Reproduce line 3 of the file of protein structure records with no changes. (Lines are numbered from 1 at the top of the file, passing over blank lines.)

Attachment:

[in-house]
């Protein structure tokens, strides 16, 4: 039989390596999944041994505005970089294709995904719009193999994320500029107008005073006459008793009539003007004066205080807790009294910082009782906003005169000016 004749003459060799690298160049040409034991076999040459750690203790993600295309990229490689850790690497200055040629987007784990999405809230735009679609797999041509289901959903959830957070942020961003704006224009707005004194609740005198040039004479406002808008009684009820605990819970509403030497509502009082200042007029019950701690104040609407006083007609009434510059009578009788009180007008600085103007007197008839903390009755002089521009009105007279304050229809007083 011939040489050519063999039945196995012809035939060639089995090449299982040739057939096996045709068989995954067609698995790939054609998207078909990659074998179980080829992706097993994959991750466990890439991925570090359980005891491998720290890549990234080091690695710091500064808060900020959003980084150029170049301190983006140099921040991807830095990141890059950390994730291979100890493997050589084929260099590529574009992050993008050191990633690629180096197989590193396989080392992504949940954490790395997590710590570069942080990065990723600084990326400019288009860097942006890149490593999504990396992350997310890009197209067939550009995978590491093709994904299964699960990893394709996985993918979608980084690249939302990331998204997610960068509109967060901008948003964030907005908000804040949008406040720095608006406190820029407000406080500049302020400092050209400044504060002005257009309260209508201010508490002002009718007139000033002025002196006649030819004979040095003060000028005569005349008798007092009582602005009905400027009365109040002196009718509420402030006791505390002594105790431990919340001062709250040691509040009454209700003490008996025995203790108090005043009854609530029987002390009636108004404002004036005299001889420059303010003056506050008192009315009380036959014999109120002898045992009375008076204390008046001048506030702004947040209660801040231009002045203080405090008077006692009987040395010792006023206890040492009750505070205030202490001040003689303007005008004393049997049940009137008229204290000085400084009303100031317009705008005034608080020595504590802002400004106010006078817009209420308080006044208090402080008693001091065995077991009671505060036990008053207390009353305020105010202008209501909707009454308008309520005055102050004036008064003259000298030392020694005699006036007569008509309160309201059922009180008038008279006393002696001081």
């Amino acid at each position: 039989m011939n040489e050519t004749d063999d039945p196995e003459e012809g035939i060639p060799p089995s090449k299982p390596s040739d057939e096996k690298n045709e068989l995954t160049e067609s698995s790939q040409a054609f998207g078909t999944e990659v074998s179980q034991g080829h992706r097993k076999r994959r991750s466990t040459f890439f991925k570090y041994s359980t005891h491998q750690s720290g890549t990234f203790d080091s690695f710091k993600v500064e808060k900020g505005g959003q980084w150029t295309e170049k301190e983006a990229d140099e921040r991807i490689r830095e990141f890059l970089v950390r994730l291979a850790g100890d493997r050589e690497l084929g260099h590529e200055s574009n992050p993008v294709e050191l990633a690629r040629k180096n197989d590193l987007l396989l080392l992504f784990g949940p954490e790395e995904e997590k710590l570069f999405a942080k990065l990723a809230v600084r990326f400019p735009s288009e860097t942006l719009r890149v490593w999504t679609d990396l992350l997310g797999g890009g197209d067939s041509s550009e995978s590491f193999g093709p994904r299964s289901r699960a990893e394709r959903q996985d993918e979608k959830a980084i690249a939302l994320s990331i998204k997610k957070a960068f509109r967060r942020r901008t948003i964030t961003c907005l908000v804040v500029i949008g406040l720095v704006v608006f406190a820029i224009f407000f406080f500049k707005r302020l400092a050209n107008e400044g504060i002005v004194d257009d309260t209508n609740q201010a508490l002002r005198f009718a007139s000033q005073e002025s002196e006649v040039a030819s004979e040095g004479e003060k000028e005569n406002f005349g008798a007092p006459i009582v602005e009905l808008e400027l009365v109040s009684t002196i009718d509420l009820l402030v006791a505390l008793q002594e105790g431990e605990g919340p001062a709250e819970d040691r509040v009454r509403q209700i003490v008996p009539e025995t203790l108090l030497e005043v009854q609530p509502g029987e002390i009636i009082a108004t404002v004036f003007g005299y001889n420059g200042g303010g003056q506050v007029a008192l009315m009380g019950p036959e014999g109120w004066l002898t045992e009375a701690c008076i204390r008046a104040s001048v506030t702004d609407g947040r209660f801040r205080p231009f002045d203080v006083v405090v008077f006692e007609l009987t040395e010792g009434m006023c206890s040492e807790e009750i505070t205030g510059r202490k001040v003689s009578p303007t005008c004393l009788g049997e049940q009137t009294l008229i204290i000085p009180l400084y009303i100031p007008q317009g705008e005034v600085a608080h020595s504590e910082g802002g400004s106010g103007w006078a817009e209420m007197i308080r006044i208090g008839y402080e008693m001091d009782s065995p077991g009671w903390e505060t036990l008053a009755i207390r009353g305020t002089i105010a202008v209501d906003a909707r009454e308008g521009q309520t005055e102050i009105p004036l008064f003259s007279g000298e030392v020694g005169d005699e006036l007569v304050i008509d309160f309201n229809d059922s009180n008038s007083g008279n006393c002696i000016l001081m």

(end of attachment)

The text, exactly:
């Amino acid at each position: 039989m011939n040489e050519t004749d063999d039945p196995e003459e012809g035939i060639p060799p089995s090449k299982p390596s040739d057939e096996k690298n045709e068989l995954t160049e067609s698995s790939q040409a054609f998207g078909t999944e990659v074998s179980q034991g080829h992706r097993k076999r994959r991750s466990t040459f890439f991925k570090y041994s359980t005891h491998q750690s720290g890549t990234f203790d080091s690695f710091k993600v500064e808060k900020g505005g959003q980084w150029t295309e170049k301190e983006a990229d140099e921040r991807i490689r830095e990141f890059l970089v950390r994730l291979a850790g100890d493997r050589e690497l084929g260099h590529e200055s574009n992050p993008v294709e050191l990633a690629r040629k180096n197989d590193l987007l396989l080392l992504f784990g949940p954490e790395e995904e997590k710590l570069f999405a942080k990065l990723a809230v600084r990326f400019p735009s288009e860097t942006l719009r890149v490593w999504t679609d990396l992350l997310g797999g890009g197209d067939s041509s550009e995978s590491f193999g093709p994904r299964s289901r699960a990893e394709r959903q996985d993918e979608k959830a980084i690249a939302l994320s990331i998204k997610k957070a960068f509109r967060r942020r901008t948003i964030t961003c907005l908000v804040v500029i949008g406040l720095v704006v608006f406190a820029i224009f407000f406080f500049k707005r302020l400092a050209n107008e400044g504060i002005v004194d257009d309260t209508n609740q201010a508490l002002r005198f009718a007139s000033q005073e002025s002196e006649v040039a030819s004979e040095g004479e003060k000028e005569n406002f005349g008798a007092p006459i009582v602005e009905l808008e400027l009365v109040s009684t002196i009718d509420l009820l402030v006791a505390l008793q002594e105790g431990e605990g919340p001062a709250e819970d040691r509040v009454r509403q209700i003490v008996p009539e025995t203790l108090l030497e005043v009854q609530p509502g029987e002390i009636i009082a108004t404002v004036f003007g005299y001889n420059g200042g303010g003056q506050v007029a008192l009315m009380g019950p036959e014999g109120w004066l002898t045992e009375a701690c008076i204390r008046a104040s001048v506030t702004d609407g947040r209660f801040r205080p231009f002045d203080v006083v405090v008077f006692e007609l009987t040395e010792g009434m006023c206890s040492e807790e009750i505070t205030g510059r202490k001040v003689s009578p303007t005008c004393l009788g049997e049940q009137t009294l008229i204290i000085p009180l400084y009303i100031p007008q317009g705008e005034v600085a608080h020595s504590e910082g802002g400004s106010g103007w006078a817009e209420m007197i308080r006044i208090g008839y402080e008693m001091d009782s065995p077991g009671w903390e505060t036990l008053a009755i207390r009353g305020t002089i105010a202008v209501d906003a909707r009454e308008g521009q309520t005055e102050i009105p004036l008064f003259s007279g000298e030392v020694g005169d005699e006036l007569v304050i008509d309160f309201n229809d059922s009180n008038s007083g008279n006393c002696i000016l001081m």